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Business Commentary Utilities must adapt before electric cars drive off with their business

Perry Stoneman is executive vice-president and global head of energy and utilities for Capgemini, a leader in consulting, technology services and digital transformation.

Recent advancements in energy technology should come as a wake-up call to Canadian utility companies.

The rise of electric vehicles (EVs) in particular is already an indicator of change as batteries become more affordable, ubiquitous and desirable. According to the World Energy Markets Observatory report, new registration of battery and plug-in hybrid electric vehicles recently reached a record high with more than 750,000 sales worldwide. The prevailing rise of gas prices, the cost of EVs dropping and the convenience of battery and charging technology are all important factors.

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This disruption within the energy industry will affect Canadian business leaders and consumers alike. If Canadian utilities are not studying what is happening around the world regarding new energy business models resulting from major advancements from batteries and electric vehicles, they risk getting left behind.

For example, in countries with a higher adoption of EVs, we are now seeing the evolution of new business models around residential communities and vehicle fleets. The Nordics are leading the way with a fleet of plug-in cars that is the largest per capita in the world. Car owners are beginning to have easy access to charging stations through housing co-ops. Using an app, co-ops can bill drivers for individual usage of charging stations and consumers to keep track of their electricity usage while providing visibility into the distribution of energy across the grid.

But what about the rest of the world? The Cars Online report that studies behaviours in the automotive sector asked 8,000 consumers from eight countries what would drive them to buy an electric car – 43 per cent of respondents said that charging or exchanging the battery would have to be as quick and easy as filling up their tank with gasoline. Assuming the average Canadian automobile commuter travels about 50 kilometres a day, companies such as Tesla are already capable of supercharging an EV battery quickly enough to meet the average commuter’s needs.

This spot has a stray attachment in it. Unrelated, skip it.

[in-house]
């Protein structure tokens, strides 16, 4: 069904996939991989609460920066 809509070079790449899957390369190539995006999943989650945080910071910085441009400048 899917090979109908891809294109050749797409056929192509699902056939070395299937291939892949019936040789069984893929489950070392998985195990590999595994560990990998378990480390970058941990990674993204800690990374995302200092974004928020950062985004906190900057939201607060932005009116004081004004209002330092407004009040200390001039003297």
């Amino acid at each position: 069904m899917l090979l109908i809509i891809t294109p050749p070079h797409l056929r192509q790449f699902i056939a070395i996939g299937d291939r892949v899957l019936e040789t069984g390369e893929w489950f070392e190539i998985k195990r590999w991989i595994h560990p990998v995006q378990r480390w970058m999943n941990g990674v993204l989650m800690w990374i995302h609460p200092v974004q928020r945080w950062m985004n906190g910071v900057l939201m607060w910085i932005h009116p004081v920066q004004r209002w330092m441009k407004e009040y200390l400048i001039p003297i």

And while battery technology is already disrupting transportation, it will have its biggest impact on the energy and utilities industry. Those who own the batteries and the charging infrastructure will play a significant role in the future of energy management.

Consider this energy management scenario in the not-so-distant future. Imagine an EV with an 85 kilowatt hour (kWh) battery. The average home in Canada consumes between 25 kWh and 30 kWh a day, depending on where they live. As a result, a fully charged 85 kWh EV battery represents almost three times more power than one needs to run a home daily. The typical commuter’s electric vehicle only uses a small amount of its battery every day – to go to work, run a few errands and go home. Most people with electric vehicles would have energy capacity to spare at the end of an average day’s commute.

Consumers would be able to drive EVs to work the next day, plug in and have the building or parking lot buy the excess energy at lower time-of-use rates from their battery, to a limit they approve. The building could then use that energy to feed their facility’s own energy needs. Better still, consumers could use excess battery capacity to power their homes.

As EVs grow in numbers and magnitude, they will have greater impact on how we view sources of energy and transform the model for how energy is supplied and who supplies it.

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Here in Canada, utilities should look forward to this change and view it not only as a threat but also an opportunity to provide new business models in more innovative and environmentally sustainable ways.

Canadian utility executives must decide if they are going to be at the heart of this change and proactively be part of developing the infrastructure needed in the future or if they will stay on the sidelines and simply react to the disruptions. Government and regulators need to play the part of making energy transition easier for utilities as well.

Utility companies are already well positioned to be part of creative and positive solutions. For example, further developing the approach to solar renewable energy could include a business model that gives consumers fractional ownership. Alternatively, the growing number of EVs on the road could mean that vehicle fleet operators partner with utilities to repurpose second-run batteries to offer consumers backup energy during storms and emergencies (at a fraction of what it would cost the homeowners to put in batteries themselves).

Staying ahead of the game, looking at renewables and distributed energy storage assets are all ways of remaining relevant in the new energy economy. As consumer and corporate sentiment drives Canada toward new energy mixes, executives must put more emphasis on emerging technologies or risk getting left behind. Once a consumer is on board for an alternative to the traditional model, they are likely gone forever. Once they disconnect from the grid completely, utilities, and even regulators, won’t be able to stop them.

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